Mo’Nique rested her hand against her belly on the day of our interview, gently cradling the form of David, who had just moved in her womb. “He tends to curl up,” she winced. Her voice, usually powerful enough to reach the back row of a comedy club, was now as soft as kitten fur. At his mother’s touch, David simmered down and nestled against brother Jonathon, who loved to chill. “I can’t wait to meet them,” Mo’Nique said. “I’m like, Wow, I’m 37 years old and having twins with my best friend.”

She and Sidney Hicks, her soul mate from high school, welcomed their little princes into the world October 3. Though the new parents have known each other for more than 20 years and kept in somewhat close touch, it was a surprise to them both when a platonic hug at a party Mo’Nique threw last year awakened romantic yearnings. “That night it was different to me,” says Mo’Nique. “I saw him as a man, my man. I thought, Oh my God, I could fall in love with him.” Hicks simply says, “The love has always been there; it has just been taken to a different place.” They plan to marry in May.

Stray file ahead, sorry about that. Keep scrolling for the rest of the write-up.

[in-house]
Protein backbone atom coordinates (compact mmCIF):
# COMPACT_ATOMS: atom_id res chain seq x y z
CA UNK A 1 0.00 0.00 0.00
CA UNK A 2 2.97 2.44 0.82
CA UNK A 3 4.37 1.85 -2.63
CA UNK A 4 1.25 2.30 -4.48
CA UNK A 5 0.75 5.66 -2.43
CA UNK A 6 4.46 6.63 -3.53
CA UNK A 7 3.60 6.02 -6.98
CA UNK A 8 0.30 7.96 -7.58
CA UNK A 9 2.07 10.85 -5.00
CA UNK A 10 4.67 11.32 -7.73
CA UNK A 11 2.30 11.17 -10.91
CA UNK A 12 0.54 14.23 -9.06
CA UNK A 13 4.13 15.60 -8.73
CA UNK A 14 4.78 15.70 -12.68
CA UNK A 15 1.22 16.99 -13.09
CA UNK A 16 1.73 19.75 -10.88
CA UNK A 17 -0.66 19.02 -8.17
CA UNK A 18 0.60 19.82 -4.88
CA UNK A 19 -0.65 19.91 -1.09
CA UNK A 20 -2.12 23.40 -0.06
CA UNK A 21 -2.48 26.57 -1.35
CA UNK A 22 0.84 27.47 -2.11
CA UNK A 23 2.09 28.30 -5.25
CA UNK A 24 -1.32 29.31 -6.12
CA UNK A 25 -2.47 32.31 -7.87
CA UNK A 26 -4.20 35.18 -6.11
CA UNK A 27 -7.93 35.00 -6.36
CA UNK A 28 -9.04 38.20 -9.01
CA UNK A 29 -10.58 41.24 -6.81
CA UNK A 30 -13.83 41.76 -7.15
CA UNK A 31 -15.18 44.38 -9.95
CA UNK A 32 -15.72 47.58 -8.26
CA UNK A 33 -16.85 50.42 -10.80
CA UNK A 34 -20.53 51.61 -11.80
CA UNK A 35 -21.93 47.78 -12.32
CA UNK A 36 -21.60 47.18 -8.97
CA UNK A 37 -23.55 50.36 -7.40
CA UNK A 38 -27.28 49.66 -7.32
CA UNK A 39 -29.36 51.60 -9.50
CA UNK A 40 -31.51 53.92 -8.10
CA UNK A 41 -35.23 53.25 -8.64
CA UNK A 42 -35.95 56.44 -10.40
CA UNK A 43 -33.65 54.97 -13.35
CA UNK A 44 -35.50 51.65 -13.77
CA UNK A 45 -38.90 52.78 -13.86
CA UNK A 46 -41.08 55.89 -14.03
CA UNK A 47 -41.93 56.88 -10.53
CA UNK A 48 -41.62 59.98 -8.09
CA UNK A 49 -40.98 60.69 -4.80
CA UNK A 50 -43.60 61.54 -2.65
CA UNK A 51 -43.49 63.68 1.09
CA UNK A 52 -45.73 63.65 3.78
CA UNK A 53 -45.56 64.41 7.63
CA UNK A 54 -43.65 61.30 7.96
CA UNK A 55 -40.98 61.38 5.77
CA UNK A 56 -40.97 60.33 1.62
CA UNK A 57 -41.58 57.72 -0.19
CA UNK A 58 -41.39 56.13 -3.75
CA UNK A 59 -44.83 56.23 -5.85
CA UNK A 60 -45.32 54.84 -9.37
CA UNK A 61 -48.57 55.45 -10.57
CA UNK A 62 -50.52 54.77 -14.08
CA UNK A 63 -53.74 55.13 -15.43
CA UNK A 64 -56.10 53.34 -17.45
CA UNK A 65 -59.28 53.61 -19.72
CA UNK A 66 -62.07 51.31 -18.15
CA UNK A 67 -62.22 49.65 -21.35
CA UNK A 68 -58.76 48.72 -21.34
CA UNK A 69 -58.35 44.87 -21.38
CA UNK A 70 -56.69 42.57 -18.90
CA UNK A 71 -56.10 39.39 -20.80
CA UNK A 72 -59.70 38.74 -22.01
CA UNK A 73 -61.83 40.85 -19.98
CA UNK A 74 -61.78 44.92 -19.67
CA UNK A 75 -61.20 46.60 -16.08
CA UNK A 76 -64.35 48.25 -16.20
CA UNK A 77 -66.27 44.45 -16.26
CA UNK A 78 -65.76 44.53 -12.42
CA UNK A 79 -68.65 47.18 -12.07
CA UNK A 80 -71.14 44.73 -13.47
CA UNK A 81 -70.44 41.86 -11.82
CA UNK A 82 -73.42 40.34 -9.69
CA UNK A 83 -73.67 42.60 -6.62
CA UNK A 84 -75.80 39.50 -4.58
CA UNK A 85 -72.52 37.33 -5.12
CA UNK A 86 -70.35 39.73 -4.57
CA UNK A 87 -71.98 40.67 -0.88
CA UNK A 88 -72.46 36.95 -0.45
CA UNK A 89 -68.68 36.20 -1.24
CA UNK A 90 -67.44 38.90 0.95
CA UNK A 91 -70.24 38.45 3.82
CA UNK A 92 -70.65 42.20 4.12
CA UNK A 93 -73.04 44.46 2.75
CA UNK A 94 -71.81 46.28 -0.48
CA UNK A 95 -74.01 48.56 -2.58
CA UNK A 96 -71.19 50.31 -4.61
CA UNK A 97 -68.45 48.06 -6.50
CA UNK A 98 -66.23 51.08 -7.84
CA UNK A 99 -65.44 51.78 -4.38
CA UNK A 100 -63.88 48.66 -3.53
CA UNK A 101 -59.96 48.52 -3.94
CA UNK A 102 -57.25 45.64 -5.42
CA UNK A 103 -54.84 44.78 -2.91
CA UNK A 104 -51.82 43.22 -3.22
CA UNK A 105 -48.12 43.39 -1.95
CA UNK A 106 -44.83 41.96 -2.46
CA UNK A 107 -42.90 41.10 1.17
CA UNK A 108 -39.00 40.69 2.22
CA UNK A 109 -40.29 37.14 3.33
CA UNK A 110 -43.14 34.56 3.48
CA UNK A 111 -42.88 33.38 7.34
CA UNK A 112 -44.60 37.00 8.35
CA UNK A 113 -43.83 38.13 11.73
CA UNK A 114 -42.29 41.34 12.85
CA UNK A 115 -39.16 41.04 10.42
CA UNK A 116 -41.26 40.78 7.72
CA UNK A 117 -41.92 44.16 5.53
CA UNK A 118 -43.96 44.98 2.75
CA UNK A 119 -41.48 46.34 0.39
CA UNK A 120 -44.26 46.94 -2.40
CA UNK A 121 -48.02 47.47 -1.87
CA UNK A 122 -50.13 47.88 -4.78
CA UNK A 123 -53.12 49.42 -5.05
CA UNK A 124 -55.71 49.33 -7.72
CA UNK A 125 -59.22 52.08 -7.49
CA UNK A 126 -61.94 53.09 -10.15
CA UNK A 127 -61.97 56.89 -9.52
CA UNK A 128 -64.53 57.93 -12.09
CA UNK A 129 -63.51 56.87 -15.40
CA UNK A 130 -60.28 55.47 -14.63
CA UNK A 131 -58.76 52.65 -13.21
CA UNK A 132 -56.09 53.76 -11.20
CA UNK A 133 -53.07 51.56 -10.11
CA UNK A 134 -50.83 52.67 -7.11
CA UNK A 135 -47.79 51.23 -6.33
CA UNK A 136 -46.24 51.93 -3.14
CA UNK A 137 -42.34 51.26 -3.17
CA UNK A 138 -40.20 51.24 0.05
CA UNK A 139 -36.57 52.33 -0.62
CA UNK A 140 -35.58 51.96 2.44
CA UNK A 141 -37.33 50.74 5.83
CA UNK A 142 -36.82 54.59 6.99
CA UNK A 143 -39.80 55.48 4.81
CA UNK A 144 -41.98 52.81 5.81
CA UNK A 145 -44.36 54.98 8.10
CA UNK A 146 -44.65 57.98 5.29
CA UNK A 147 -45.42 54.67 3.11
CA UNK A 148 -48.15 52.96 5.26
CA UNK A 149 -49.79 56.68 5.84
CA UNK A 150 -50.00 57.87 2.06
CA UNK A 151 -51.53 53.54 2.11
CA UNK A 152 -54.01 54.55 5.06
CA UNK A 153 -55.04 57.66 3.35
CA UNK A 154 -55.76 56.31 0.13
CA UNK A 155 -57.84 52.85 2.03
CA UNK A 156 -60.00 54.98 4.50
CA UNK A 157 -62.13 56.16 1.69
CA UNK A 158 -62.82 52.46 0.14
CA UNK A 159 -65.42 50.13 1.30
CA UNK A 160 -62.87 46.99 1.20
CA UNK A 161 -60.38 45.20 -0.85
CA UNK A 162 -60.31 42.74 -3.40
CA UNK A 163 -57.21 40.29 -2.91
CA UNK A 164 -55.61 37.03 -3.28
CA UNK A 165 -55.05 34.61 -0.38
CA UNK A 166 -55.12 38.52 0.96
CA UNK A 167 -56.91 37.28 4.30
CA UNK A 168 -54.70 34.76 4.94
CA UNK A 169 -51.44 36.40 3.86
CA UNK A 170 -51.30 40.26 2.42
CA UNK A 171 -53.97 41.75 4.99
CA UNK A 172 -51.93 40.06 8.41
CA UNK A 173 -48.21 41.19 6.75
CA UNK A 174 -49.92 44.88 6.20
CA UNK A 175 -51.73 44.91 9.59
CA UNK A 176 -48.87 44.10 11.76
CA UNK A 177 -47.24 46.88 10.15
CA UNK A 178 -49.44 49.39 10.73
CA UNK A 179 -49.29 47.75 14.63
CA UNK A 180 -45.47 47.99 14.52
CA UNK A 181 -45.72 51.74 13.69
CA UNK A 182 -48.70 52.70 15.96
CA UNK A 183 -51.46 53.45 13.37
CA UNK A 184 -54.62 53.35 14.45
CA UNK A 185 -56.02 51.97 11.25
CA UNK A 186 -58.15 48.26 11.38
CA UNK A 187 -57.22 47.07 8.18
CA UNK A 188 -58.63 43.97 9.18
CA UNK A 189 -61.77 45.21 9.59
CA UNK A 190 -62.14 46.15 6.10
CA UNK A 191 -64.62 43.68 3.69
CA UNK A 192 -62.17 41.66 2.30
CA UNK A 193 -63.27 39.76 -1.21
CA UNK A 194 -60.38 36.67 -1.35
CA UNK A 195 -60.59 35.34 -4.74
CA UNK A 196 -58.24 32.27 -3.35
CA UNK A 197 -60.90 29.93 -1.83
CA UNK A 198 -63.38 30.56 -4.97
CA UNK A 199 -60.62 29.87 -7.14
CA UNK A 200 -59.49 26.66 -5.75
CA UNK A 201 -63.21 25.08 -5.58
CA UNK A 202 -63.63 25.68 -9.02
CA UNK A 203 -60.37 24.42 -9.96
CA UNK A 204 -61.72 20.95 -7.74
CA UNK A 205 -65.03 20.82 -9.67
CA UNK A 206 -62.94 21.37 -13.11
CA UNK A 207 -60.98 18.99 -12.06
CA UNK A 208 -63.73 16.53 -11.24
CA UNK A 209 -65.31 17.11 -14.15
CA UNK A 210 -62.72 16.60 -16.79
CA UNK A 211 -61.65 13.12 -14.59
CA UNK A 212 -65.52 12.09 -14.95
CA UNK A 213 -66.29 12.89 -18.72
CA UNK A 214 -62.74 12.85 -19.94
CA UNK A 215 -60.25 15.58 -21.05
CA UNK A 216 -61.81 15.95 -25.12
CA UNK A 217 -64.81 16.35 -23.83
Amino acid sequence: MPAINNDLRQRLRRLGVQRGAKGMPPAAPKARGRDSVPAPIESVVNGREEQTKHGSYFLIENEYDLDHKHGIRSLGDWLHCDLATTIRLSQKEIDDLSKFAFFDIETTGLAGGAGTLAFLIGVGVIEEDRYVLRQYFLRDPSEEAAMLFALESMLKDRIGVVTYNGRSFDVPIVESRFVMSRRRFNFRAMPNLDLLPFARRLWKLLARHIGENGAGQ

The bigger surprise may be that the two, who grew up in the Baltimore area, still know each other at all. They only attended Randallstown High School together for one semester—more than two decades ago. But they stayed connected and maintained a friendship that has lasted through her two marriages and divorces, his girlfriends, and the children they’ve each had along the way: her Mark, 19, and Shalon, 15, and his little Michael, 2. All the while Hicks has watched his friend go from being the funny girl in English class to a Hollywood power broker. Her latest groundbreaking project, . Mo’Nique’s Fat Chance, is a plus-size beauty pageant that gave the Oxygen network its highest-scoring original program.

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Yet with all her accomplishments—television and film roles, best-selling book, sold-out comedy concerts (see “Big Business” in the December issue) —neither she nor Hicks could have predicted that she would take on yet another pivotal role: the leading lady in his life. In hindsight, it makes sense the two would end up together, with all they have in common—including a love of comedy. Hicks, who worked in corporate sales for many years, first tested the comedic waters when Mo’Nique opened a comedy club in Baltimore a dozen years ago. She told him she was going to sign him up, “and I said, ‘Okay,’ ” Hicks recalls. So he honed his joke-telling skills and for several years wrote material and TV-show treatments for Mo’Nique.

To read the entire article, “Mo’Nique’s Moment,” pick up the December issue of ESSENCE.